Tropical Storm Rene had maximum sustained winds of 40 mph and was moving to the west at 15 mph as of 8 a.m. EDT Tuesday.

Rene, the 17th named storm of the 2020 season, set yet another record for the basin. This is the earliest on record than an “R” storm has developed, according to Klotzbach. Rita, which formed on Sept. 18, 2005, was the previous record holder for the earliest “R” named storm on record.

[UPDATE: 09/04/20]:

What we know:

Another tropical wave is forecast to move off the west coast of Africa on Sunday. Gradual development of this system is then expected, and a tropical depression could form by the middle of next week while it moves generally westward over the far eastern tropical Atlantic.

 

What is the likelihood of it gaining strength?

Formation chance through 48 hours: Near 0 percent (Low).

Formation chance through 5 days: 50 percent (Medium).

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Tropical Storm Paulette

[Update 09/07/20]:

Tropical Storm Paulette formed Monday morning in the central Atlantic, far from land.

The storm’s maximum sustained winds are near 40 mph with modest strengthening expected over the next few days, the U.S. National Hurricane Center said.

The storm is centered about 1,205 miles west of the Cabo Verde Islands and moving west-northwest near 3 mph.

It’s expected to maintain tropical storm status thru this week as it heads towards Bermuda.

The storm comes amid an active hurricane season but is not currently a threat to land.

There are just five storm names to go before the National Hurricane Center moves to the Greek alphabet for storm names.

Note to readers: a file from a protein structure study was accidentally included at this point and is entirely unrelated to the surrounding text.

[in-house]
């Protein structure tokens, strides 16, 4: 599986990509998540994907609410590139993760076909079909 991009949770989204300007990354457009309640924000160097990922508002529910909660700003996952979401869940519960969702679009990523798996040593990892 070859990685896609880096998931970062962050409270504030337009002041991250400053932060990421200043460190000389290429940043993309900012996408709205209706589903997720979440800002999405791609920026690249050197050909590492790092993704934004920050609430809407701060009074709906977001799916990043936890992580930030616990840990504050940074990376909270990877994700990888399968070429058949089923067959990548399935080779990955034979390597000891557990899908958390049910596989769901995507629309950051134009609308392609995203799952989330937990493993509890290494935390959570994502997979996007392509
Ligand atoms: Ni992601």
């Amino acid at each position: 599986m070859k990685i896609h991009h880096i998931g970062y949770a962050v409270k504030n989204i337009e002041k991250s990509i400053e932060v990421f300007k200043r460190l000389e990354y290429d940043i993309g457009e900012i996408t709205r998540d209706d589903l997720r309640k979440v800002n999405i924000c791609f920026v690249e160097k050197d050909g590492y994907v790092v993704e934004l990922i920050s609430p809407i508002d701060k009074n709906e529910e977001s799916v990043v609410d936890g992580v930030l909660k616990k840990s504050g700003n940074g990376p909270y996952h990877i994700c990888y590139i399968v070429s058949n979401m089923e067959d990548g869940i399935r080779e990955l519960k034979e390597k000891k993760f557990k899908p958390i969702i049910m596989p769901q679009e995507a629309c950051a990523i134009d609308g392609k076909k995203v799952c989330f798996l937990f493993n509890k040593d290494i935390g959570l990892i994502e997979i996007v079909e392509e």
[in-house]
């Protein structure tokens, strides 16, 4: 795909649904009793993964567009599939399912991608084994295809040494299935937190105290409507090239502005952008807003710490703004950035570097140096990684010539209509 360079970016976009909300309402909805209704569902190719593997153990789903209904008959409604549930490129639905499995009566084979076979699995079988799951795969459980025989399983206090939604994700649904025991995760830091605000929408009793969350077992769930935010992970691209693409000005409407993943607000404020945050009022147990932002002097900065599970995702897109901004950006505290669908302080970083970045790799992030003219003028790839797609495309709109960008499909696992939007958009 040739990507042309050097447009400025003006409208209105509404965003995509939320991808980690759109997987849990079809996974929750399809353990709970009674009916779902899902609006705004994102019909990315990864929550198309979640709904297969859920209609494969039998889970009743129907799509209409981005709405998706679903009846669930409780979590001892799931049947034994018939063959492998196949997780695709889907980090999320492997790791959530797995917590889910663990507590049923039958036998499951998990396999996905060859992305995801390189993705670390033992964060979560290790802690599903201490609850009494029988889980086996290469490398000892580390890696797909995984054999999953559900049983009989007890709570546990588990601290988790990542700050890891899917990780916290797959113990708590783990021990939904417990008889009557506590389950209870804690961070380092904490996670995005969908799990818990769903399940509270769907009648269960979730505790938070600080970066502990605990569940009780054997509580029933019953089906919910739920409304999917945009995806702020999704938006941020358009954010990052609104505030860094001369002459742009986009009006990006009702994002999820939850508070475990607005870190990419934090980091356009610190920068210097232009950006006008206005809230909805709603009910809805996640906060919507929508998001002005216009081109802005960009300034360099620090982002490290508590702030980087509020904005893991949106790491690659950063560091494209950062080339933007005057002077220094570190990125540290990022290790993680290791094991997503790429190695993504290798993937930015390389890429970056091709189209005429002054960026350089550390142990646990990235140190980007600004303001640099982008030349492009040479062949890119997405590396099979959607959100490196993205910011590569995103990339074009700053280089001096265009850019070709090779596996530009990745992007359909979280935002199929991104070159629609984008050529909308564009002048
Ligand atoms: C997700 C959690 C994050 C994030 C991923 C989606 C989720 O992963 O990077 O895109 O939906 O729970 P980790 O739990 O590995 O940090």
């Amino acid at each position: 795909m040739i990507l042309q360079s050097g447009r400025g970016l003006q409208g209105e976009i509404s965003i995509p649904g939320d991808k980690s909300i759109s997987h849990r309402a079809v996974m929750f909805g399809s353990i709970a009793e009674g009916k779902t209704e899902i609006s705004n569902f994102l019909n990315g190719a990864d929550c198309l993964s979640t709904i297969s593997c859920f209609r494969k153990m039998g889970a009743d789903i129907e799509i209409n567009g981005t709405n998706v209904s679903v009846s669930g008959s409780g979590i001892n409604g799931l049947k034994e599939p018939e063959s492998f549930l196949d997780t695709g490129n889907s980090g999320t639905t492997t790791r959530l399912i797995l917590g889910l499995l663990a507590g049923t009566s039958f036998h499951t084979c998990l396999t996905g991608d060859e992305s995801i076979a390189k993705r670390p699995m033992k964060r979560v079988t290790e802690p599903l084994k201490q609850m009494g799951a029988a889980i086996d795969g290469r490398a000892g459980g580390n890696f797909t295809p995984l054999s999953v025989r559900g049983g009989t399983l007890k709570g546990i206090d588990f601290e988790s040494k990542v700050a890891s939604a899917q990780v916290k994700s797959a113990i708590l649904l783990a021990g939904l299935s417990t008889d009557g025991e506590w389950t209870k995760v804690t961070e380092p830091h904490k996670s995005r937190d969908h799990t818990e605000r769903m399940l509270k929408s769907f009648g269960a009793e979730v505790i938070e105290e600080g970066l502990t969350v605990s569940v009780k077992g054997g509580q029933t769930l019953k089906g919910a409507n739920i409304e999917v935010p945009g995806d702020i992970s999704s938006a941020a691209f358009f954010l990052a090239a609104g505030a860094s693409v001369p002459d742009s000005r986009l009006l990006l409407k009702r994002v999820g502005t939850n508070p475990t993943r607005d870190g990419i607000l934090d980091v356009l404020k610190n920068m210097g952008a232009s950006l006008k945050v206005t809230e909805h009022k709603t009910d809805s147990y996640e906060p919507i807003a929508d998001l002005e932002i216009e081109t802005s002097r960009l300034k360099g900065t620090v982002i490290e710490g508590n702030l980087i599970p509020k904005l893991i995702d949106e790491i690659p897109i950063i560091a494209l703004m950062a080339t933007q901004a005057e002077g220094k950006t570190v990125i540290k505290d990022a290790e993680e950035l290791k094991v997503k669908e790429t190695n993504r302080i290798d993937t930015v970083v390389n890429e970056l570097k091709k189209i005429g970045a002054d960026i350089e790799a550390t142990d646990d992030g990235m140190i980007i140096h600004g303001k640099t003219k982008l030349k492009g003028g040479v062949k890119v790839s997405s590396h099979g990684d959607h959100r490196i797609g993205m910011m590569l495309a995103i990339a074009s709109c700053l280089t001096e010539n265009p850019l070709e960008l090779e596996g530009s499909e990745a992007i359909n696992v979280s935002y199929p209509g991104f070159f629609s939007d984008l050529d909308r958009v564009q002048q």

What we know:

A tropical wave located off the coast of west Africa is merging with another disturbance located a couple of hundred miles south of the Cabo Verde Islands, resulting in an extensive area of disorganized showers and thunderstorms. Development of this system is likely to be slow during the next couple of days while it moves west- northwestward at about 15 mph, and a tropical depression is more likely to form early next week over the central tropical Atlantic where environmental conditions are forecast to be more favorable for development.

 

What is the likelihood of it gaining strength?

Formation chance through 48 hours: 20 percent (Low).

Formation chance through 5 days: 70 percent (High).

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Hurricane Laura Updates

[08/27 UPDATE]:

Hurricane Laura slammed southern Louisiana early Thursday as a Category 4 storm, one of the most powerful to strike the Gulf Coast in decades. The storm made landfall at 1 a.m. near Cameron, LA., about 35 miles east of the Texas border.

Downtown Lake Charles, La., took a heavy hit, with widespread destruction from Laura’s devastating winds. Roofs were peeled off, buildings were destroyed, and lampposts were tossed into the streets. An industrial plant that makes chlorine-based products nearby was on fire, sending caustic smoke throughout the area and leading to a shelter-in-place order.